Dosing frequency continues to be a topic of debate. While once daily administration may improve compliance and reduce the cost of treatment, it is our experience that twice daily administration of a lower dose results in superior clinical control and reduces the risk of complications associated with excessive cortisol suppression.

The commercially available capsule sizes (5 mg, 10 mg, 30 mg, 60 mg, 120 mg) allow the targeted dose to be administered to most dogs without the need for compounding. If an additional size is needed, the commercially available product (Vetoryl®) can be reformulated into the appropriate capsule size by a compounding pharmacy.

MONITORING AND DOSAGE ADJUSTMENT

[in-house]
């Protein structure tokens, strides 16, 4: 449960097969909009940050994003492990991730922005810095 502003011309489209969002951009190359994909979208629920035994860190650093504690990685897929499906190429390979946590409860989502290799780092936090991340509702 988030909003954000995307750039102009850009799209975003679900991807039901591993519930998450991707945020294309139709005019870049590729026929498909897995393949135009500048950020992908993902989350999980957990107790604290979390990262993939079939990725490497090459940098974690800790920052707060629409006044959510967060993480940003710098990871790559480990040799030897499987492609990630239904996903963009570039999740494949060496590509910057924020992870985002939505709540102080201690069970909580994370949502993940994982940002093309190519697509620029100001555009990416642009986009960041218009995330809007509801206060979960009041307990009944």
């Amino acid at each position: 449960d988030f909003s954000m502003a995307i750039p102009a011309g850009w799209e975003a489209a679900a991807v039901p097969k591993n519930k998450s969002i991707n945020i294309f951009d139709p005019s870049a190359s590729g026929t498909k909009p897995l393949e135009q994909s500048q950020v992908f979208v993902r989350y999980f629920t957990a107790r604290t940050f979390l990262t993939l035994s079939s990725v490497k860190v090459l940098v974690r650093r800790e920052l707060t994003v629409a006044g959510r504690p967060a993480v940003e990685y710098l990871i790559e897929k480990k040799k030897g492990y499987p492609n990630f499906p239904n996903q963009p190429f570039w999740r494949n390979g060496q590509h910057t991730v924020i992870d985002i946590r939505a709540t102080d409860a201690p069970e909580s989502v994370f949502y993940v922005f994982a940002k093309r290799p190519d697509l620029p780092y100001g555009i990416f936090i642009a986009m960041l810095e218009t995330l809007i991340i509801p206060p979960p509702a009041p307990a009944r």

Dechra’s European division has recently changed the monitoring recommendations for Vetoryl® because of a shortage of synthetic ACTH in Europe. Research performed at the University of Glasgow and surrounding veterinary practices in the United Kingdom found that the pre-trilostane (before the next dose) resting cortisol concentration correlated better with clinical control than did the post-pill resting (baseline) and/or post-ACTH cortisol concentrations. It is important to recognize that the pre-trilostane resting cortisol is not the same as the post-trilostane resting cortisol (baseline sample of the ACTH stimulation test performed after trilostane administration), which is not a useful monitoring tool. Although multiple research groups have shown that the post-trilostane ACTH stimulation test (historical monitoring approach) is not a very useful monitoring tool, they have been unable to identify an alternative and superior monitoring option. The pre-trilostane (before the next dose) resting cortisol concentration may be a better alternative to the post-trilostane ACTH stimulation test. In Europe, the manufacturer recommends combining clinical assessment with the pre-trilostane resting cortisol concentration (ideal range: 1.5 – 5 mg/dL [40 nmol/L – 140 nmol/L]) to determine if a dosage change is necessary. It is important to note that clinical assessment and the presence of clinical signs should always be considered when determining if an increase in the trilostane dosage is warranted regardless of the monitoring protocol utilized. It should also be noted that using the pre-trilostane resting cortisol concentration for monitoring should be reserved for dogs that are clinically well. Dogs that are exhibiting signs of cortisol deficiency should have a complete evaluation including an ACTH stimulation test performed.